Canadian Musician - May/June 2023 | Page 29


Agony of the Leaves _ Yellowknife Gigging _ Guitar & Humming Warm-up Excercise Example . the same exact way each show to minimize time and any instrument damage that might occur due to the extreme temperature fluctuations between the outside and the inside of the venue .
3 . Buy the best gear , instruments , and road cases that you can afford . There is a strong need to humidify everything up here , especially expensive acoustic guitars . Body cracks are an issue even with in-case humidifiers . The dry cold climate also isn ’ t friendly to cheaply made plastics and ill constructed latches , cables , and zippers . Cables tend to get very crackly due to drying out from within . I once dropped a new heavy-duty speaker tripod a short six inches to the icy sidewalk and all the plastic bracings shattered like glass . If you can afford to , buy high quality gear .
4 . The next thing I was not prepared for was the little glitches that my hands and joints would experience when going in from the cold outdoors to the heat of the venue . Even with good gloves my fingers would randomly lock up on me at the knuckles and phalanges . Usually this would happen during the first set and without warning from seemingly carrying the cold deep inside and each bone and tendon not fully prepared for heat inducing movements across the fretboard .
5 . Unfortunately , the same thing will happen with your vocals . After gigging up here for a while a thick scarf and constructing a proper vocal and guitar warm-up became a priority . I have tabbed the outline of this out below . I start on the low strings and gently hum along , getting louder as I go and as my voice starts to feel closer to being ready to try full voice singing . As the warmth of the venue starts to get into my bones I increase the tempo . The pattern traces a Major 7th chord and I do it from the low end of the neck to the 12th fret and then reverse the pattern back to where I started . I will then drop the pattern to the next higher set of strings , go up and back , and then the next higher set , etc . Until I can go all the way back up to where I started the entire warm-up .
6 . If I have arrived early and have time , I will often incorporate slides from the 7th of the chord to the octave or a slide from the octave to the ninth and then go back down the scale to the root . Or I might come up with a pattern on the fly and see if I can execute it all the way from the low end of the neck and low set of strings to the high set of strings and high end of the neck … and all the way back down again . It is good practice to hum or vocalise during this to warm up both the fingers and the vocal cords ...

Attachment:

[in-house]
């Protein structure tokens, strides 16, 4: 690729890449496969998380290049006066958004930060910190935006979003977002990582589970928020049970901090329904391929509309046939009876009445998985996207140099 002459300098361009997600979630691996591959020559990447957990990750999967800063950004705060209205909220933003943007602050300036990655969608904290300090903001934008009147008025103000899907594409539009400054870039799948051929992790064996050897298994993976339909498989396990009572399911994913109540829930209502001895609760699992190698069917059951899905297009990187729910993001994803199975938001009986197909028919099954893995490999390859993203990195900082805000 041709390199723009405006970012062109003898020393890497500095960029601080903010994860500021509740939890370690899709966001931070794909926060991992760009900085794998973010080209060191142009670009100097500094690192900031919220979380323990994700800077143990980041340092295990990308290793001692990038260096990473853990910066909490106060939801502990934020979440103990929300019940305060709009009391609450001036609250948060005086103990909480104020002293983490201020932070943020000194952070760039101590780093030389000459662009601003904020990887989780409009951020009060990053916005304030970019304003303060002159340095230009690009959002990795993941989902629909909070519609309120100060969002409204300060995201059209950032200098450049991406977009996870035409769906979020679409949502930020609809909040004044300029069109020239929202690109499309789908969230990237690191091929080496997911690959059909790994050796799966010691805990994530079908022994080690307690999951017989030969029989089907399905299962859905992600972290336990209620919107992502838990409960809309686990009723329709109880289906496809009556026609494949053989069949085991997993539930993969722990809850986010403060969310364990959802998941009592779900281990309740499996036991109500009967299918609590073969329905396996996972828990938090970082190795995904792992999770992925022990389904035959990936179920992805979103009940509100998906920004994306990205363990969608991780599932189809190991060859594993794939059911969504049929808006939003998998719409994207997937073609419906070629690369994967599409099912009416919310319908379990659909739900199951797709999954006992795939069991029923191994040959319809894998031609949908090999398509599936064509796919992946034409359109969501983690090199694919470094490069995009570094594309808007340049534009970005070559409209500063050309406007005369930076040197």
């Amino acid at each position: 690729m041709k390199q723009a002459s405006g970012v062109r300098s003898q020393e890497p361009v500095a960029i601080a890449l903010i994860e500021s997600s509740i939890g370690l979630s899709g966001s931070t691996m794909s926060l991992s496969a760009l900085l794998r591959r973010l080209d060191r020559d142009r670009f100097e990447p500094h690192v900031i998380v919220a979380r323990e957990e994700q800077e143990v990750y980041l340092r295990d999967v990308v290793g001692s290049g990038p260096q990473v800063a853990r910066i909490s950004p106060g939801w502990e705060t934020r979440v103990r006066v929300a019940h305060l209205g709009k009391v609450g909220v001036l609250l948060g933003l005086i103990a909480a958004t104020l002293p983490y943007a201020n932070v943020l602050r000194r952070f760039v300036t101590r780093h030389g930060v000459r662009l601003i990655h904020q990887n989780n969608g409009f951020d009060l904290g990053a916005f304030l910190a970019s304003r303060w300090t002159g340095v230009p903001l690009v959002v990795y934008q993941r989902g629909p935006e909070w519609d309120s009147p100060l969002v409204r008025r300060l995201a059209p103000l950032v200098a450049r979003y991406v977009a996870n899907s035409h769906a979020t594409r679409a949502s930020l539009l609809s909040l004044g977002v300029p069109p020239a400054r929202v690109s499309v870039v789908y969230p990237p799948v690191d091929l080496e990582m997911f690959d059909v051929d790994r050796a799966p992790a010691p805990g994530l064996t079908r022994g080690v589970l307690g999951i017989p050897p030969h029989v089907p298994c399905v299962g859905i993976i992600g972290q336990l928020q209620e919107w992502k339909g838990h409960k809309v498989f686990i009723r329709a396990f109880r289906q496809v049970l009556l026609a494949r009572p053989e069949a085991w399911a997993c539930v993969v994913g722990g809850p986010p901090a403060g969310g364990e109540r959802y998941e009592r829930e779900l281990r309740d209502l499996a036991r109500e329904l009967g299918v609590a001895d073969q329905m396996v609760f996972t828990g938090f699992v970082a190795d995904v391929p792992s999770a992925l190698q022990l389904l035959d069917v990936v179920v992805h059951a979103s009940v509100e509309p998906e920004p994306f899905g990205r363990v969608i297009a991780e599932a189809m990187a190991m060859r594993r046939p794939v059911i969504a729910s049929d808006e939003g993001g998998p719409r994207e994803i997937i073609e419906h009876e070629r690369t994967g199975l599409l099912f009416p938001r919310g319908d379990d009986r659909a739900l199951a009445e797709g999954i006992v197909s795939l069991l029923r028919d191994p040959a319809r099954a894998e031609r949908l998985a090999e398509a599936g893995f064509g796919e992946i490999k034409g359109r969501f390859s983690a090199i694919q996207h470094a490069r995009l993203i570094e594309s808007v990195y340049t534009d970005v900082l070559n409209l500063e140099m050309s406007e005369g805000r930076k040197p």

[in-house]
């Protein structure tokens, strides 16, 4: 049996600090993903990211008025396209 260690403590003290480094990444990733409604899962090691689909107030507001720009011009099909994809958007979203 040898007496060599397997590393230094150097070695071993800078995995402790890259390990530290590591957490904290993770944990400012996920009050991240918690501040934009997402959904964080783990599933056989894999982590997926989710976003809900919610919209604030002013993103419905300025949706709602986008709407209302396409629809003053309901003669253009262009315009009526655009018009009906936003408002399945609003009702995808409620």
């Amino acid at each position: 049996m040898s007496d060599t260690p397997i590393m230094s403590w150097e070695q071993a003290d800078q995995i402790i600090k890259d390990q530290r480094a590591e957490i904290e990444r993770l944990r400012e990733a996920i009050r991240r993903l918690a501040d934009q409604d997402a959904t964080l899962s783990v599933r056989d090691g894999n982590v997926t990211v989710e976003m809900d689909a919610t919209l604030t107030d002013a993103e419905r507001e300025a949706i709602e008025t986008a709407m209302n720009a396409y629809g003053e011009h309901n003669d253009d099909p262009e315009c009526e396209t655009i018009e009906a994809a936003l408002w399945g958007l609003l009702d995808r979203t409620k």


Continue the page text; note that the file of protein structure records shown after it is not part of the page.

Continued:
This total “ Man , It ’ s Cold Outside ” warm-up will usually take between 15-20 + minutes and has helped me immensely in staving off cold induced hand and vocal gremlins and longterm physical problems after each gig .
You can make these exercises as detailed as you like and add in components to get the most for your time spent . i . e . adding dynamics , using and vocalising unfamiliar chord shapes ( Drop 2 and Drop 3 voicings , etc .), arpeggiating the chords to the songs of your entire set , running all your melodies through all string groups so that you hit unfamiliar keys for both hands and throat .
You might use two strings in a chord at once : i . e ., for CM7 , pluck the C and E then G and B or even play a note and hum or sing the note above or below it to work on your harmonies .
My bandmates in Agony of the Leaves have each come up with their own similar pre-show routines . Our main goal is to be warmed up fully and completely .
Up here you never know when you might be asked to be outside at -50 for a late night music video or movie ... or do a photo shoot with music students under the Northern lights ... or perhaps pose for an ice road band photo complete with sinister ice fog that lingers and freezes to your eyeballs before flaking off ... you might even get lucky enough to be summoned to kiss the ring of the Snow King ... a signal to play to the masses of music loving Northerners at the city ’ s annual Snow Castle Festival . Once summer comes the lingering sun keeps the music playing going all night long .
It sure is a unique spot up here and a fantastic place for any adventurous musician to explore a very compelling Canadian music scene .
Stay warm , everyone , and keep those fingers limber !
Stephen Richardson is a 2x JUNO nominee ( 2021 & 2023 MusiCounts Music Teacher of the Year award ). Richardson is originally from Nova Scotia and a guitar graduate of the prestigious Jazz program at STFX . He now works in Yellowknife , Northwest Territories as a K-12 Elementary & High School Band / Music / Guitar Teacher . He returns home to Nova Scotia each summer to gig , write , film , and record . He can be reached at stephen . richardson @ ycs . nt . ca .